Gratitude, especially in a time of difficulty, helps us to stay positive and thankful rather than allowing ourselves to be crushed by adverse circumstances.

Anyone who’s gone through any sort of difficulty or is trying to overcome challenges in life, knows and understands that it begins by a positive attitude, and you gain a positive attitude by first accepting your predicament and even being grateful just for the knowledge of God to whom we ask for help for overcoming difficulty.

Remaining in a state of gratitude helps us to recognize how much we have in our lives that many others do not; it teaches us to count our blessings rather than look at what we are lacking.

Gratitude is a sense of fulfillment that comes not from wanting more but rather from knowing that God has already blessed us with what we need.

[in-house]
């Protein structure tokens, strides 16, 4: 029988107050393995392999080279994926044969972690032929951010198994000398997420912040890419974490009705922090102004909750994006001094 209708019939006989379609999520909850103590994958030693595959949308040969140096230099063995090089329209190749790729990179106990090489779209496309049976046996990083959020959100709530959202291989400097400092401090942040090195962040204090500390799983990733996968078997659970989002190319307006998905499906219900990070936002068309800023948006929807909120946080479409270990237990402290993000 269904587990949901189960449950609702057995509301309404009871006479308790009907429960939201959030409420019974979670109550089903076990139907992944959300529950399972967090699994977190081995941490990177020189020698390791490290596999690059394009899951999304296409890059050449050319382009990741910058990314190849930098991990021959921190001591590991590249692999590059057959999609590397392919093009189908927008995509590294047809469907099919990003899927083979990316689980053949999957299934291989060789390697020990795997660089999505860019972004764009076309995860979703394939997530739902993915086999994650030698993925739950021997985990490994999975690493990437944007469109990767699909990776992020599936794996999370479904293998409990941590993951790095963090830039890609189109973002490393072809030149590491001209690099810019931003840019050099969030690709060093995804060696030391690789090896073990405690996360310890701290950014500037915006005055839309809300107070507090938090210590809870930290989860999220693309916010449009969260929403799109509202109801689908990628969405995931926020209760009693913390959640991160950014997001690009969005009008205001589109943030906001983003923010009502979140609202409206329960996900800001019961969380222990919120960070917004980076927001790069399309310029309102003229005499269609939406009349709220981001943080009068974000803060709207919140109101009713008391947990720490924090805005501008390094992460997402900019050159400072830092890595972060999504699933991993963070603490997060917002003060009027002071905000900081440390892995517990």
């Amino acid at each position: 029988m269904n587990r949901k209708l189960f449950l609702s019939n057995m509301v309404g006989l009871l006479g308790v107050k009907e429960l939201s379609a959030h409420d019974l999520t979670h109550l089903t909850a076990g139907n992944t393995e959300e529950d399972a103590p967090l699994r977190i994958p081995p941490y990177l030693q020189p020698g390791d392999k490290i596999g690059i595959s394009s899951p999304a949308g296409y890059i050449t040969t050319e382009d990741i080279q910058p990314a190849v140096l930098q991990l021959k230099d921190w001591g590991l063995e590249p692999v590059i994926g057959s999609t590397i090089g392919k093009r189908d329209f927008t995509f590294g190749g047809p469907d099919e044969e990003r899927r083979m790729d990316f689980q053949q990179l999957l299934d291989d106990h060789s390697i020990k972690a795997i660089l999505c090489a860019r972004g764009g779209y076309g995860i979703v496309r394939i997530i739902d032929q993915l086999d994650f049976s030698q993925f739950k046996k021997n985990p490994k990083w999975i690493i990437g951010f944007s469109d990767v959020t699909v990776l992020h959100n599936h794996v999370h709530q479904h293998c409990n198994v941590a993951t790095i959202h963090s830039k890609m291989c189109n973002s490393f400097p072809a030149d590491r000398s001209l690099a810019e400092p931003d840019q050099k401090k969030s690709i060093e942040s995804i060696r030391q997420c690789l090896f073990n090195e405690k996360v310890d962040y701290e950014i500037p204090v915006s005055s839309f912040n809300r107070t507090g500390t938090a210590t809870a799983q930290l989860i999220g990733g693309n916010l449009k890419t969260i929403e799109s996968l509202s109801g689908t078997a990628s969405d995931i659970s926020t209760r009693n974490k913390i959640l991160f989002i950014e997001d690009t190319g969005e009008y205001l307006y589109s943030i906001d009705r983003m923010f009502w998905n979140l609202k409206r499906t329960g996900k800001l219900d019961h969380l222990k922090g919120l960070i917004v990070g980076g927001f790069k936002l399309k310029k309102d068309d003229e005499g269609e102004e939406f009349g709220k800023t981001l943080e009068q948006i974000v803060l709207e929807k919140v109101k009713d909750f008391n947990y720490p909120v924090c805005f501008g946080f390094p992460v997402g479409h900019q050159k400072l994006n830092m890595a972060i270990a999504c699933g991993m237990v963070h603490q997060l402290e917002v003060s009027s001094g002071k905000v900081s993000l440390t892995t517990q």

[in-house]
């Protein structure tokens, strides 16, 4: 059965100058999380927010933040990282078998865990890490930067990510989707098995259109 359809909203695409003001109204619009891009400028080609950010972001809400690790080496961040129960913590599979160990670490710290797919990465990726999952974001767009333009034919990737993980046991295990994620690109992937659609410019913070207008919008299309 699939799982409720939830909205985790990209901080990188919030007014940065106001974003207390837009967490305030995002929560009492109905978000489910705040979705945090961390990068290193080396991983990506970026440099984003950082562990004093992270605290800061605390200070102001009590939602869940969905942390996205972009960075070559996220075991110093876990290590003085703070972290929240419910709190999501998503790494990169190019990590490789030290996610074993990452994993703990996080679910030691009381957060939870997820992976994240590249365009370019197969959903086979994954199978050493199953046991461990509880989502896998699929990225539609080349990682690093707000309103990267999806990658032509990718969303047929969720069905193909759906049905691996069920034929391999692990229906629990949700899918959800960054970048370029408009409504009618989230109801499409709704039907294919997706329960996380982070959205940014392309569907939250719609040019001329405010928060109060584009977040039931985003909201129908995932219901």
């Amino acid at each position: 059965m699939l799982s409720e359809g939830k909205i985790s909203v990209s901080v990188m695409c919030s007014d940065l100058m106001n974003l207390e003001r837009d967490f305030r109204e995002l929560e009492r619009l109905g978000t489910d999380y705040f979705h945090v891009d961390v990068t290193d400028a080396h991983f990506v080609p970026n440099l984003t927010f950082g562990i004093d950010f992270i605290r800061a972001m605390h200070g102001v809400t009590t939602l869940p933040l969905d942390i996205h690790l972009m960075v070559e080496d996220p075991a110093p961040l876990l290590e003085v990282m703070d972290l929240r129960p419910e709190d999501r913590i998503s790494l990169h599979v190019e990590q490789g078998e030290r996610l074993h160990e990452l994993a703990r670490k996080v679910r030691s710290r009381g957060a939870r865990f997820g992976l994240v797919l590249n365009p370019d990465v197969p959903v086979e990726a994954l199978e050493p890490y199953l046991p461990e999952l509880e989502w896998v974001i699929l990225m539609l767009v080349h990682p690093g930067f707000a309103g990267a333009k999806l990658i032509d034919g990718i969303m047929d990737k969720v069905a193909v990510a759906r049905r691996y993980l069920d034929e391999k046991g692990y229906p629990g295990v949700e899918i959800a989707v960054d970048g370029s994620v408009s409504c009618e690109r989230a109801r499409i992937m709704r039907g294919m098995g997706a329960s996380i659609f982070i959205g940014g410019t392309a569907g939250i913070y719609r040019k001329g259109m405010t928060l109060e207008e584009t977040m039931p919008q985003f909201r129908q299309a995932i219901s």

It’s no wonder, then, that the prophet Muhammad (p) taught his followers the following supplication: “Oh God help me to remember You, to be grateful to You and to worship You properly.

Remembrance of God, gratitude, and worship—are for Muslims the foundation of a happy life.

But gratitude not only pleases God and benefits those who are grateful—as all good things of the spirit do – it extends these blessings to others.

For gratitude, if it is genuine, cannot be limited to gratitude to God. Part of being grateful is remembering to express gratitude towards other people. The Prophet Muhammad (p) said, “He who does not thank people, does not thank God” (Ahmad, Tirmidhi).

He also said: “Whoever does you a favor, then reciprocate, and if you cannot find anything with which to reciprocate, then pray for that person until you think that you have reciprocated them.”  (Abu Dawood 1672)

I want to close with a story that I think embodies the meanings of gratitude in Islam that I’ve been talking about.

There was a man named Abdullah who in his travels ended up on a small hill where he came across a tent.

The tent was badly torn, and wind was blowing fiercely through it. So Abdullah peered in and saw a very old man, blind, with no hands, no use of his legs; he was basically paralyzed.